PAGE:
Table 5 Estimated number of additional cancer cases in the three countries as result of exposure to incinerators before 2001 (past exposure) and during 2001-2020 (current exposure).

In Slovakia, less than one additional case per year is estimated for past exposure during the whole period whereas the estimate for current exposure is very low. In total, 24 additional cancer cases will be attributable to incinerators in Slovakia during 2001-2050 and the majority of them will be due to exposure before 2001. The total number of cancers attributable to exposure during 2001-2020 is 1.2.

In England, an additional number of approximately 36 cases per year will be attributable to past exposure up to 2020 and then the number will decline to 0 in 2050. On the other hand, the annual number of cases due to current exposure increases to 7 in 2020 and then will decline to 0 in 2050. In total, 1,125 additional cancer cases will be attributable to incinerators in England during 2001-2050 and the vast majority of them will be due to exposure before 2001. The total number of cancers attributable to exposure during 2001-2020 is 120.

Table 6 shows the total number of Years of Life Lost, YoLL (also the YoLL per 100,000 inhabitants and the number of lost days per person) in the three countries attributable to exposure to PM10 or NO2 from incinerators. In Italy, the impact is higher for NO2 (total YoLL 3,621, 341.4 per 100,000 inhabitants) than for PM10 (total YoLL 181, 17.16 per 100,000 inhabitants). In Slovakia, the total number of YoLL is also higher for NO2 (37, 226 per 100,000) than for PM10 (2, 12.2 per 100,000). Comparable results were available for England with a total impact similar to Italy (for NO2: total YoLL 3,966, 330 per 100,000 inhabitants; for PM10: total YoLL 199, 16.5 per 100,000 inhabitants). Overall, the maximum impact of incinerators is 1.25 days per each person in Italy, 0.82 days per person in Slovakia, and 1.20 days per person in England.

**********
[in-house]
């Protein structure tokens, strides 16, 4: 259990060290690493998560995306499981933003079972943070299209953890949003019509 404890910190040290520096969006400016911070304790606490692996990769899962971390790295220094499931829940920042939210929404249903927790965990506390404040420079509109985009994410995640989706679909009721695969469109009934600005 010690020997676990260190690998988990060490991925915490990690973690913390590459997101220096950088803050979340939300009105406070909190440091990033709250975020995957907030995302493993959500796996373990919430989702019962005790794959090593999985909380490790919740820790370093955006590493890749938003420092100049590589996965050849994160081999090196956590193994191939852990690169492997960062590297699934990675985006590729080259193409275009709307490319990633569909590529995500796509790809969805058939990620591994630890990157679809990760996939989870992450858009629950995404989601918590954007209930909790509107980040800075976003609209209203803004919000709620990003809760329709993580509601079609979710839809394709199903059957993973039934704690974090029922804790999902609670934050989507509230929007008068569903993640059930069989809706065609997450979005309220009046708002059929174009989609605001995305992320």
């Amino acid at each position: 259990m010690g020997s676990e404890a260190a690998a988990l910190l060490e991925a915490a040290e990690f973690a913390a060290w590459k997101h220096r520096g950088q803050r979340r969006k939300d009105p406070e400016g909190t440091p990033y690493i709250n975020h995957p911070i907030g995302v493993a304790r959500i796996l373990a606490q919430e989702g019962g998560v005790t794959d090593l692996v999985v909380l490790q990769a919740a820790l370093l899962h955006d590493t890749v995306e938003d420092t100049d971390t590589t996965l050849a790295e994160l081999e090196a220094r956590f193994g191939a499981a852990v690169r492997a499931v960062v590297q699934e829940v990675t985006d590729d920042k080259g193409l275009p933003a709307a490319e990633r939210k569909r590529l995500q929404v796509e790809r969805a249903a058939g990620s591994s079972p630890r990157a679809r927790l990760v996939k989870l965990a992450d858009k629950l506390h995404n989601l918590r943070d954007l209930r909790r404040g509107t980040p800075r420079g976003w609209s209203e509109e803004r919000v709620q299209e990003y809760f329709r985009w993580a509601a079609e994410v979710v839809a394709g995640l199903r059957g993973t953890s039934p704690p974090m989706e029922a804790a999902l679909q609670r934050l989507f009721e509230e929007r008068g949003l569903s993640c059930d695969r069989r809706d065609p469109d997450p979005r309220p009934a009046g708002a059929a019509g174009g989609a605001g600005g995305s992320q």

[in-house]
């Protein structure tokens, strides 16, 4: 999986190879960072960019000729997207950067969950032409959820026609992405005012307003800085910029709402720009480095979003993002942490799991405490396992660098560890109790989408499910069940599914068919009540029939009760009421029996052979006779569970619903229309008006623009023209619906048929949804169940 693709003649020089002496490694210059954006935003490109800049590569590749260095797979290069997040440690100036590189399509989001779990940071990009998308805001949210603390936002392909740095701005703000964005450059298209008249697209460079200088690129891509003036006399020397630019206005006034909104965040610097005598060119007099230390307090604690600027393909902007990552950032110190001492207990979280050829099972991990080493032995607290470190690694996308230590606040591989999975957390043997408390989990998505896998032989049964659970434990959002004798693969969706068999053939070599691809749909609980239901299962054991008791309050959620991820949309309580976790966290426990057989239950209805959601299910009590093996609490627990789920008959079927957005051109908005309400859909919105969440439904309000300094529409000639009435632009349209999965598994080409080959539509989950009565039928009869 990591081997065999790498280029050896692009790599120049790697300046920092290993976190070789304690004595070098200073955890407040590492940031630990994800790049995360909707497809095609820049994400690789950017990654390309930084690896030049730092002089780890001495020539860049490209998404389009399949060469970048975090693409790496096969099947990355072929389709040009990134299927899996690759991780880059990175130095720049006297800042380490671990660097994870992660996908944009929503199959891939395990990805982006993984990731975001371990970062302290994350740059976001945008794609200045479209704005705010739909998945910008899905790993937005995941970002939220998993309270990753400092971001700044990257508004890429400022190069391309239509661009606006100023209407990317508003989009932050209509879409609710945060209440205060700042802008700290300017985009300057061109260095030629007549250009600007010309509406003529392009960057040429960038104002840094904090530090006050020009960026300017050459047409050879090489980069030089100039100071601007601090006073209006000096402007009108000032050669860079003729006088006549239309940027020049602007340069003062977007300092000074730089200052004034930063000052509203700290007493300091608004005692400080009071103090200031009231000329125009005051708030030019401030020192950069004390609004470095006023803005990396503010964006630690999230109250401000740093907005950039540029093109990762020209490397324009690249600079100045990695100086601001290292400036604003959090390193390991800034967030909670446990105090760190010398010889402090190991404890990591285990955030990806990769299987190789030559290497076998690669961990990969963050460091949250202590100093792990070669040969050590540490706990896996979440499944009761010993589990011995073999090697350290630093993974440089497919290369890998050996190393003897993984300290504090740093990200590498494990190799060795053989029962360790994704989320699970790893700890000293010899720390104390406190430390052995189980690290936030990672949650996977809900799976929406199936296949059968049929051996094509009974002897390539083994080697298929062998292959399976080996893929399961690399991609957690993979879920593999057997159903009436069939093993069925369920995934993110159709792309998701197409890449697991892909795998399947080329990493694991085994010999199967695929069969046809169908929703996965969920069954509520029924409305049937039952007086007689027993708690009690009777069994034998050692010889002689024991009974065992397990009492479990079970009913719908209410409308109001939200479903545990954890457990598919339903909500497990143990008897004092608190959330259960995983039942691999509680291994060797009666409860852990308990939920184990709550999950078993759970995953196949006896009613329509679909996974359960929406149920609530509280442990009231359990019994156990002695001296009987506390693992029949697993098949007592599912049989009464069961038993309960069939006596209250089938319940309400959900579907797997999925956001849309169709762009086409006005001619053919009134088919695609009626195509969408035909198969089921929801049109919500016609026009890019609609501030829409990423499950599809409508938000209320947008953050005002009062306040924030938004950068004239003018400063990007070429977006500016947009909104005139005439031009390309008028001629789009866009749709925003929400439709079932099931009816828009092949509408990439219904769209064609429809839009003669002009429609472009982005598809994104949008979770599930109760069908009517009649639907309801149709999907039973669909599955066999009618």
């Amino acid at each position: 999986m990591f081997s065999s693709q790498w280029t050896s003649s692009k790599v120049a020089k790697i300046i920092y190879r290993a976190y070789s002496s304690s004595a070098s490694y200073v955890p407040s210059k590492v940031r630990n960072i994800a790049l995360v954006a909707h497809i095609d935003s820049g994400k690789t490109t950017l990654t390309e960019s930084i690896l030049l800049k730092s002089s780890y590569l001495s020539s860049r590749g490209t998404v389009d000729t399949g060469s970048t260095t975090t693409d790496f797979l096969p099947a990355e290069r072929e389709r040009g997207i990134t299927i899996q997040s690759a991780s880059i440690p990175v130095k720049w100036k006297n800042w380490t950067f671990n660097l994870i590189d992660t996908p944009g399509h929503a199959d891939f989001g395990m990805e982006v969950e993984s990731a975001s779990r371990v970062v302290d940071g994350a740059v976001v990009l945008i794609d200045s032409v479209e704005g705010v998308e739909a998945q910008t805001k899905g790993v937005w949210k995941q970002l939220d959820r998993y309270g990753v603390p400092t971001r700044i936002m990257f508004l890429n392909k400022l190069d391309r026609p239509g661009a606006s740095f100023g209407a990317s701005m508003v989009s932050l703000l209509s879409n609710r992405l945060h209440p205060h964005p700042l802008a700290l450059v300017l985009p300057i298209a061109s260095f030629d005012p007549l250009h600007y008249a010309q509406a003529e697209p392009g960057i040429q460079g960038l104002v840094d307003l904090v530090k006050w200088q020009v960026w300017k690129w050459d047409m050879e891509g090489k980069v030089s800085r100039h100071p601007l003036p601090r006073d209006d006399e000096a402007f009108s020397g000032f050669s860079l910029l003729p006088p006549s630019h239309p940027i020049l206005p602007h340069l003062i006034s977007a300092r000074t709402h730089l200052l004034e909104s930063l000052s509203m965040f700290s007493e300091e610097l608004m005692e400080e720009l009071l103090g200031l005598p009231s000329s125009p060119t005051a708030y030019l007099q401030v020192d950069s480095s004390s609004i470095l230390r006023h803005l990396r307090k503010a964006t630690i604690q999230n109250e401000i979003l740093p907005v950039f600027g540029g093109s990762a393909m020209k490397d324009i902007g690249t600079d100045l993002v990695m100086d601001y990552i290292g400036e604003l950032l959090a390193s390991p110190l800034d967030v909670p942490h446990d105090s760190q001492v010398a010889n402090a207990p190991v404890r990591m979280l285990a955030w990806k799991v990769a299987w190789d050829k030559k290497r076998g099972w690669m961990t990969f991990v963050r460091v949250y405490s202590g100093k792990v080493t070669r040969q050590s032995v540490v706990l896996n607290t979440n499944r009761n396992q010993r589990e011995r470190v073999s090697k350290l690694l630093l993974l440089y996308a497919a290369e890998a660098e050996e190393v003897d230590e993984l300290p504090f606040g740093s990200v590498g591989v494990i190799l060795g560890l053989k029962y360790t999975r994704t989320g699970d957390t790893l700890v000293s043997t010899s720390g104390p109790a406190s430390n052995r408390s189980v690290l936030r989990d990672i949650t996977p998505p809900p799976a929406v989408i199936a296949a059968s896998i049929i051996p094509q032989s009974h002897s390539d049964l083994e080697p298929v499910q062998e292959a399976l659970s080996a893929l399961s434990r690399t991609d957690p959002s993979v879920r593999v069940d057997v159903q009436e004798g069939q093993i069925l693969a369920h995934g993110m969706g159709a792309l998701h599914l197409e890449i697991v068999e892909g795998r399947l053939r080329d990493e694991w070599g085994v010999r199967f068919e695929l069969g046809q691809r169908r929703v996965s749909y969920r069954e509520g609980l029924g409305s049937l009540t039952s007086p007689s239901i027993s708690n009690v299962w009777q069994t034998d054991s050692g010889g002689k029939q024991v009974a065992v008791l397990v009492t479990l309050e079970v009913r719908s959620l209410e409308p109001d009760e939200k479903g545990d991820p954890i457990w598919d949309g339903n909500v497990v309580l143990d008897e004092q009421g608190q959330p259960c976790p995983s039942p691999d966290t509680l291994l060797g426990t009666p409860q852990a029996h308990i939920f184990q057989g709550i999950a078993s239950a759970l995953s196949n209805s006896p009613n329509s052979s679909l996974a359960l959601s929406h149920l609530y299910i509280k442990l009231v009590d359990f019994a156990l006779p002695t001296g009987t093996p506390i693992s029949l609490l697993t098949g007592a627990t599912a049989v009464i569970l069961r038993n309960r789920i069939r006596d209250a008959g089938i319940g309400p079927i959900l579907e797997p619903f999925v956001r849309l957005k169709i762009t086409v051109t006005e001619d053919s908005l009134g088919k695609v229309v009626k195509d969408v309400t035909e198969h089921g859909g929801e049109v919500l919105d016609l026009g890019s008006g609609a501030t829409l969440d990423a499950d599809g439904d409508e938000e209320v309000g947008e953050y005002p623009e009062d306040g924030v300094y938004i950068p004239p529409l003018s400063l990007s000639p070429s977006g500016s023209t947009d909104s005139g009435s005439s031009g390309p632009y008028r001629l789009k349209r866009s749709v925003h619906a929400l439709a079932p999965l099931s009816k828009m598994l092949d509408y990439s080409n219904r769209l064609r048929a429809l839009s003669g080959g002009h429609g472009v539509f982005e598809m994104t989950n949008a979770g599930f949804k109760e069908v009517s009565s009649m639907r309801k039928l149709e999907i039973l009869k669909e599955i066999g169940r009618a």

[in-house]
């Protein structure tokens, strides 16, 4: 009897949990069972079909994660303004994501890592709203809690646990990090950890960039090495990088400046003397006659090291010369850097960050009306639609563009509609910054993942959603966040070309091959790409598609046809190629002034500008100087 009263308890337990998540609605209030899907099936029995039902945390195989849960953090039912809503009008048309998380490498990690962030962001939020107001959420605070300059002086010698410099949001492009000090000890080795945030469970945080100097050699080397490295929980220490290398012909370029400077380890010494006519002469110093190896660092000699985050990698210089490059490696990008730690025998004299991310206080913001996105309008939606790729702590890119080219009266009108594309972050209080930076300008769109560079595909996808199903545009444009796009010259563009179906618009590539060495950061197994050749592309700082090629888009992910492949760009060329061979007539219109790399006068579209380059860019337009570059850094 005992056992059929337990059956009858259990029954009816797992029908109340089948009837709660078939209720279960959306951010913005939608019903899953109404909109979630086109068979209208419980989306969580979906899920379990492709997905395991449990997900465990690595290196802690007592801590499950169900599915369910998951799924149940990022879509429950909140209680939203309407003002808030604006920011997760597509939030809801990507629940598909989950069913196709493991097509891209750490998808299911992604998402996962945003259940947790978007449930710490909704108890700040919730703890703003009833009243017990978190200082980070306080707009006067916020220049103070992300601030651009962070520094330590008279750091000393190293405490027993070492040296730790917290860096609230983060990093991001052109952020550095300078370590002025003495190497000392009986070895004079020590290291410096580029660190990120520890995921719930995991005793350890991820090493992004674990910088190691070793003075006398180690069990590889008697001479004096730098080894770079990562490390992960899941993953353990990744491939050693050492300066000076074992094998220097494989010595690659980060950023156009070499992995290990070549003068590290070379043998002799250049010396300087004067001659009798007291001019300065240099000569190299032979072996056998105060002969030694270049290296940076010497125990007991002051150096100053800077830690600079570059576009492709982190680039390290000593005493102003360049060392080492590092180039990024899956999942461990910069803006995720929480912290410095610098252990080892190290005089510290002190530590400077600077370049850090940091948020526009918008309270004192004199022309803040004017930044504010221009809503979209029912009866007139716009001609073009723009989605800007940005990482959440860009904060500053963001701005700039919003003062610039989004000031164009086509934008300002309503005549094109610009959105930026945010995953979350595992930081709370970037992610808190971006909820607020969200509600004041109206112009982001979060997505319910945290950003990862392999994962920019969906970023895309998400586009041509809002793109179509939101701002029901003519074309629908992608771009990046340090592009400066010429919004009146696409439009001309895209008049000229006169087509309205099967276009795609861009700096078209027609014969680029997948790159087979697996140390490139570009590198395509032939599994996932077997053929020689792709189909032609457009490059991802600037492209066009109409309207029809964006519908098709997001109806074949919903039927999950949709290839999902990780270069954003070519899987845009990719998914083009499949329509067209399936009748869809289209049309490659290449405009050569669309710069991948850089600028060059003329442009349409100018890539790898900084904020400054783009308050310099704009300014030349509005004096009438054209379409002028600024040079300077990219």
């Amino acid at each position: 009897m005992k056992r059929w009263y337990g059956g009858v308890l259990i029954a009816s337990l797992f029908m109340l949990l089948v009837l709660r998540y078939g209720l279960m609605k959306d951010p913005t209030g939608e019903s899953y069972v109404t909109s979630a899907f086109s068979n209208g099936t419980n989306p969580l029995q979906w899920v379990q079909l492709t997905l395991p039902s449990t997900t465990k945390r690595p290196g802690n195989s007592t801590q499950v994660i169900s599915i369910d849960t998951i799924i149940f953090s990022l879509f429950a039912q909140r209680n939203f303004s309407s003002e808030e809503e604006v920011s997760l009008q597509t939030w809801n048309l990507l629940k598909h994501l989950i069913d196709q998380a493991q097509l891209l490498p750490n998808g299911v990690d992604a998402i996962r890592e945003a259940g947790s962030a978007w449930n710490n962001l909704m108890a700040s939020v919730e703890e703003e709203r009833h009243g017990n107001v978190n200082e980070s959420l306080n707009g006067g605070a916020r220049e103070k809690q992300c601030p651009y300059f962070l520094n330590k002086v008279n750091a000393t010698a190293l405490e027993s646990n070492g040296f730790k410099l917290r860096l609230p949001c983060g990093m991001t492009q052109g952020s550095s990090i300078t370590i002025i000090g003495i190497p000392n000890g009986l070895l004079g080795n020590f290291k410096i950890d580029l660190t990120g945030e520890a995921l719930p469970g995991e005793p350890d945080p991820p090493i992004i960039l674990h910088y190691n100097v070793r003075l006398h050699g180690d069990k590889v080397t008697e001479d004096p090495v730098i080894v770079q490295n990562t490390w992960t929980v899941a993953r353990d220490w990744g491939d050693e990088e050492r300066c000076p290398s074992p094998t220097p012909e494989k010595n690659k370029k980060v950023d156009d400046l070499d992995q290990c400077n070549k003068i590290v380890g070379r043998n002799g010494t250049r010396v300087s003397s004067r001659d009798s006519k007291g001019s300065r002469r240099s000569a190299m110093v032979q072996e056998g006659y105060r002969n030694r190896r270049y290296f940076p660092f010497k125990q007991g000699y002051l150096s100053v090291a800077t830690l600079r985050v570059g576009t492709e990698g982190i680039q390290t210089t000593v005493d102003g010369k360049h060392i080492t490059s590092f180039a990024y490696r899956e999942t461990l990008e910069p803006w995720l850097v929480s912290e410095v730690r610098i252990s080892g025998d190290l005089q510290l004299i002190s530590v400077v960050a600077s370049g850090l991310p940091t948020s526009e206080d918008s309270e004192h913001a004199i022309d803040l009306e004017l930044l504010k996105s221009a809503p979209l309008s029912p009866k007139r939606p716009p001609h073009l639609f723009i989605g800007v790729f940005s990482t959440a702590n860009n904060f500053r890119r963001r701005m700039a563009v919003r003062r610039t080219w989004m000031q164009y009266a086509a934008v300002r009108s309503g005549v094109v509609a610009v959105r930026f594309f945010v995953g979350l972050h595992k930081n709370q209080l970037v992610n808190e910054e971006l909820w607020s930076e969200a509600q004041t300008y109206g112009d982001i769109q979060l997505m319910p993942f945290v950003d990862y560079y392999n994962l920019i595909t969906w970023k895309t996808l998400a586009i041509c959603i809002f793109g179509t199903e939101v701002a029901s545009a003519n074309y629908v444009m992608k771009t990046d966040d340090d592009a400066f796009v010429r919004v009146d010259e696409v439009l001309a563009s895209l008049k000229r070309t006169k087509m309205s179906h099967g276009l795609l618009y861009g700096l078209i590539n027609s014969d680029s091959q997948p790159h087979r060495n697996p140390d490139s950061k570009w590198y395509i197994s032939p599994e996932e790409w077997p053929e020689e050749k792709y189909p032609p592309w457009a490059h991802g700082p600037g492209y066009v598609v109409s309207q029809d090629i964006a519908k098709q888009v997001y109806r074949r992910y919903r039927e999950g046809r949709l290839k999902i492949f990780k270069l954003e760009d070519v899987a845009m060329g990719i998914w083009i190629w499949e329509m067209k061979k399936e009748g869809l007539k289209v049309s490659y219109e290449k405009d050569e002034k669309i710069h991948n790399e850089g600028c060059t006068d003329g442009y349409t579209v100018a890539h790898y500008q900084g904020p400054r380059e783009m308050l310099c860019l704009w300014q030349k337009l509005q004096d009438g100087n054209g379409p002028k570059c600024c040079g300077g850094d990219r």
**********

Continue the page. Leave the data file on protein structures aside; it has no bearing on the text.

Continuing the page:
Table 6 Estimated number of Years of Life Lost (YLL) (follow up to 2050) in the three countries as result of exposure to PM10 and NO2 from incinerators.

Health impacts due to landfills

Table 7 shows the health effects of landfills in the three countries as annual cases of congenital malformations and newborns of low birth weight during the period 2001-2030. It is expected that an average of 1.96 (95%CI = 0.98-2.94) additional cases of birth defects per year occur in Italy, 1.54 (0.77-2.31) in Slovakia and 2.7 (1.35-4.0) in England. The estimated number of infants of low birth weight is 42 (95%CI = 35-42), 13 (11-13), and 58 (49-58) cases per year for 30 years, respectively for the three countries.

Table 7 Estimated health effects of exposures to landfills in the three countries as annual cases of congenital malformations and newborns of low birth weight.


We found that the three countries differed with regard to recycling, landfilling and incineration policies: in Slovakia and England landfills were the most important method of management whereas Italy had a higher proportion of recycling and use of mechanical and biological treatment (MBT) technologies; incineration was used equally in Italy and England. There was a sizeable population living close to management plants in the three areas (e.g. approximately 2% of the entire population in Italy live close to an incinerator while an additional 2.5% live close to a landfill). In both Italy and England, populations of lower socio-economic status were more likely to live closer to waste disposal sites.